Patterns and Habits: What do you notice about the ways you choose to move through the world? How do these versions vary based on a given context (i.e., difference between work & home, childhood & adulthood)?
I move through the world cautiously like someone who might stumble. It’s a consequence of age, of numbness in my feet from cancer treatment, of multifocal lenses, of a life spent almost always sitting. So I’m not always sure where my feet have landed, whether the muscles in my legs have caught on to the angle of a step, whether balance will arrive for this moment from somewhere else in my body, some adjustment, or whether it might not. I come from a family of tall women who walked through the world with a looping stride, and I notice when I walk that this stride is there, it’s ready, but I’m holding it back because perception and balance have come unstuck, and now seem to work more separately than they did.
Tell us a personal movement story that has stuck with you. What clues does it offer you about who you are/were/strive to be?
Two years ago, when we were a little unglued in ourselves, a dog came into our lives. She was also anxious, and afraid of the future. We didn’t know much about her. She seemed to be about four. Her microchip said she was male, yet she had given birth, and lost her puppies somehow. She harboured and hoarded small toys in a frantic, grieving way, and she had no idea how to walk in company. We discovered she could hardly hear. We took her to the beach, and together we learned a route that she could remember: all the way along to the end and back. When she let herself get a little out of reach, we waved our arms to let her know where we were. For weeks and weeks of walking, when other dogs approached her she was hostile and defensive. We scrambled to get her out of trouble, apologising constantly to owners of more composed and sociable dogs that she was in such a state, just as we were.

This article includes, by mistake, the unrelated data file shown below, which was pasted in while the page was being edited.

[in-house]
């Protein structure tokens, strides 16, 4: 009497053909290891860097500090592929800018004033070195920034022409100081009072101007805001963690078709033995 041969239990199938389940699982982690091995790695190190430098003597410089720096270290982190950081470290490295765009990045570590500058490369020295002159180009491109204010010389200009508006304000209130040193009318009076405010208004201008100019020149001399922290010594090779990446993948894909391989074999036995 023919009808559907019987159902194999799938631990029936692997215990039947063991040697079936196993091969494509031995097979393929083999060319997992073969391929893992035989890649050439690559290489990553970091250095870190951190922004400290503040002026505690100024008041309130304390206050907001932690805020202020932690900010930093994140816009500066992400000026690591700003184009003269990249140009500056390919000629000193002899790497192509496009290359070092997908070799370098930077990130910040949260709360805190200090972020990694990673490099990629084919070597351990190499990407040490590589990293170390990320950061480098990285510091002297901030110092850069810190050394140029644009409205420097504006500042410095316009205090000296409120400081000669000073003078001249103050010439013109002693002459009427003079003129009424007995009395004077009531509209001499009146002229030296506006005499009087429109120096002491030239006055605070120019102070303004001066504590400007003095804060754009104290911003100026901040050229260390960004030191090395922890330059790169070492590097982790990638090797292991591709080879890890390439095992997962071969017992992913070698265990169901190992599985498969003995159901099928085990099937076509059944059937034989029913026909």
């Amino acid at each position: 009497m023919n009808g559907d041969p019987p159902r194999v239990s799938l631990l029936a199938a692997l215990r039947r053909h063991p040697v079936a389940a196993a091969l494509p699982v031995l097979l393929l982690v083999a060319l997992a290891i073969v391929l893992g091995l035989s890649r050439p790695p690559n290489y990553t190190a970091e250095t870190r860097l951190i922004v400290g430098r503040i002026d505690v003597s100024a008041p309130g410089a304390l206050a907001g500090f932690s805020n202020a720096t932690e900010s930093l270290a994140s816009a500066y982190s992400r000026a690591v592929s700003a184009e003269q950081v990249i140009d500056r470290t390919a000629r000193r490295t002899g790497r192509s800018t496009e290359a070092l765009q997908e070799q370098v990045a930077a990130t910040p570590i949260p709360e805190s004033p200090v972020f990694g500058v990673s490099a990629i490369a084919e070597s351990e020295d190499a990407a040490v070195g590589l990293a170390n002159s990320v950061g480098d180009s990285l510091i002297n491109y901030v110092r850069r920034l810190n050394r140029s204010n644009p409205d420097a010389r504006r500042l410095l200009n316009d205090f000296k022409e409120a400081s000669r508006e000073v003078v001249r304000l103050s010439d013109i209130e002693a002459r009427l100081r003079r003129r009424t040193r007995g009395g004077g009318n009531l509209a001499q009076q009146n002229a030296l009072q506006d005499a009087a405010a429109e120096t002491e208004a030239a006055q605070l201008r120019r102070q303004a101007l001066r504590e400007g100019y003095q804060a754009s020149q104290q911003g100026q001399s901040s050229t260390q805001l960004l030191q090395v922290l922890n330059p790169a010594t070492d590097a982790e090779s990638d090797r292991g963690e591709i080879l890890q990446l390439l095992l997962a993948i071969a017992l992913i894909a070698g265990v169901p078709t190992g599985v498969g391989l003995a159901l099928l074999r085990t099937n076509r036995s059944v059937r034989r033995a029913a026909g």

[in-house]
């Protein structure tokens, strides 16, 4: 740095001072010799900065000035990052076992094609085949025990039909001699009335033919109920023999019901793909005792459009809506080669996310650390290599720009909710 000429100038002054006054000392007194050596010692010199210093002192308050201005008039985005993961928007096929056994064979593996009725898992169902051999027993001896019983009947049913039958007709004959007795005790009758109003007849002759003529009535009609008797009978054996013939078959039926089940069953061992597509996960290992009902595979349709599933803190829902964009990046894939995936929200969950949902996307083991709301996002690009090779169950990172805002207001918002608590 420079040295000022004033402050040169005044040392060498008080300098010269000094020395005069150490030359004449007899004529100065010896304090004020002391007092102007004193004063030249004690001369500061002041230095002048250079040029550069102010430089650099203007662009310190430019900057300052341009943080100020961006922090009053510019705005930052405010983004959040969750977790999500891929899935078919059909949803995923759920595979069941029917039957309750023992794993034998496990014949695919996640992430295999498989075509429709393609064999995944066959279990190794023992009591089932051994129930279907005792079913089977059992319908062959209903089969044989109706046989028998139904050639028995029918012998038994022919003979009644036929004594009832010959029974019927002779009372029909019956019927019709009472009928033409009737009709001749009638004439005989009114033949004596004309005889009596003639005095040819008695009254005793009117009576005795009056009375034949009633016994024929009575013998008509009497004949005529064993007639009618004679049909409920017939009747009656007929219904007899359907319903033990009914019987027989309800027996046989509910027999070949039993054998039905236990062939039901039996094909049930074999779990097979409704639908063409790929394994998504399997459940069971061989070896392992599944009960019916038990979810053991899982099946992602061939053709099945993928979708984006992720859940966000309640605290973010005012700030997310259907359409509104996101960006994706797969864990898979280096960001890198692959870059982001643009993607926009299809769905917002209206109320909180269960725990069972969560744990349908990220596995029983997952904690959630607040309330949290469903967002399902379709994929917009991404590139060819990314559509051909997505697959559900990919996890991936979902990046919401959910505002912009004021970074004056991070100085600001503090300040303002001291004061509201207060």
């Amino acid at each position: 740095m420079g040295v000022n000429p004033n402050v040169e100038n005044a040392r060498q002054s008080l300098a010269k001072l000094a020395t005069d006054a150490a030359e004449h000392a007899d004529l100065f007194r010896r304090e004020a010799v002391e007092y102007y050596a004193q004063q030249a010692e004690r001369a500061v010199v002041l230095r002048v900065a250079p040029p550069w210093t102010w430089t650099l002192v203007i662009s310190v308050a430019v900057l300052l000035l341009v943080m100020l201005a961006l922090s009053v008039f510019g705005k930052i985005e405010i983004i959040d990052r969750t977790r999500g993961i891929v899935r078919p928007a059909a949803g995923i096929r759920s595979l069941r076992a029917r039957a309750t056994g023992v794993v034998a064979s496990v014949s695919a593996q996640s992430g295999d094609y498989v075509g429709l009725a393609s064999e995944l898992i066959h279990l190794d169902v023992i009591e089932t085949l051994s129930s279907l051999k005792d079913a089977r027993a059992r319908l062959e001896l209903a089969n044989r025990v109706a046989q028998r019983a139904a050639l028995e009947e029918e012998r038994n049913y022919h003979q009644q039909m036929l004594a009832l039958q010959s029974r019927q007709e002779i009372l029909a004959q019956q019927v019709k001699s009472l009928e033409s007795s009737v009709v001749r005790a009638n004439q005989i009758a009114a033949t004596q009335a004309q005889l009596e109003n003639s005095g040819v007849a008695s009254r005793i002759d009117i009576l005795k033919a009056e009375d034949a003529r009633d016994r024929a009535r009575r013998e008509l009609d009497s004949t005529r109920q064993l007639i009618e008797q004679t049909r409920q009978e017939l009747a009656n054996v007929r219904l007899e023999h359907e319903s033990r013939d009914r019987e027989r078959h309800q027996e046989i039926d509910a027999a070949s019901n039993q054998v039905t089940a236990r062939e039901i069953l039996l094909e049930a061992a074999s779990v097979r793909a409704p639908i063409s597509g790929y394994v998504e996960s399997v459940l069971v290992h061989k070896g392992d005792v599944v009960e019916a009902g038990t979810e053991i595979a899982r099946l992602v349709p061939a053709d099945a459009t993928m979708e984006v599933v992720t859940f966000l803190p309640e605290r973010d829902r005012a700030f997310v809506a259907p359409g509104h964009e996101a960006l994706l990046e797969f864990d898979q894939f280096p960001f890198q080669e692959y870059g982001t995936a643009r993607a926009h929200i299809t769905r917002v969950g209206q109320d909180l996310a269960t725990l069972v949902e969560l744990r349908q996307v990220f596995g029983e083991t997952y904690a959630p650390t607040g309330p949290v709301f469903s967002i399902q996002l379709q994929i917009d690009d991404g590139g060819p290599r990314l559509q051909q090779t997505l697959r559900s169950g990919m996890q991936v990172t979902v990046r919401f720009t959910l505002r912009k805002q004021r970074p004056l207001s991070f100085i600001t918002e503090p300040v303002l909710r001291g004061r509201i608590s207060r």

Barriers and challenges: What are some barriers or challenges you face or have faced that have impacted your access to a movement of choice? How have these influenced your thinking about your body in the world and the role of movement in your life?
The gift of learning to walk with this dog is that I am also learning to manage my own sense of stumbling through life. The muscular work of walking on sand is a way of relearning entirely where those muscles are. My feet learn how sand gives way differently when wet, when piled up by last night’s tide, when spaced out in footholds by heaps of kelp, when it’s mostly broken shells, when round stones grind together in the waves. She walks out carefully into the shallow water and stands looking out at the ocean, having learned to jump stiffly at the right moment. I slip and jump behind her on wet clay and rock, and nothing happens. No one falls. I stride to catch up with her, I catch myself breaking into a run. It all feels like joy.
Connections: Physical movement can be a useful metaphor for any number of things. How and in what ways do you use your movement choices and experiences to make meaning in other areas of your life?
Walking on the beach has taught me to feel with my own weight the way things are changing every day. The creeks cut different channels to the sea, the stones pile up one day, and are gone the next, the small muddy cliffs erode. There is a remnant of an old coal-hauling pier that surfaces every few months and then is buried again in sand. This is what we mean when we say oceans are changing: the shoreline is where the overall shape of human habitable land is being redrawn every day. Until I walked with this dog I knew it, but didn’t feel it. We come home, trailing sand and salt into the car, into our house, and I really do understand differently how much is at stake from failing.
images courtesy of Kate Bowles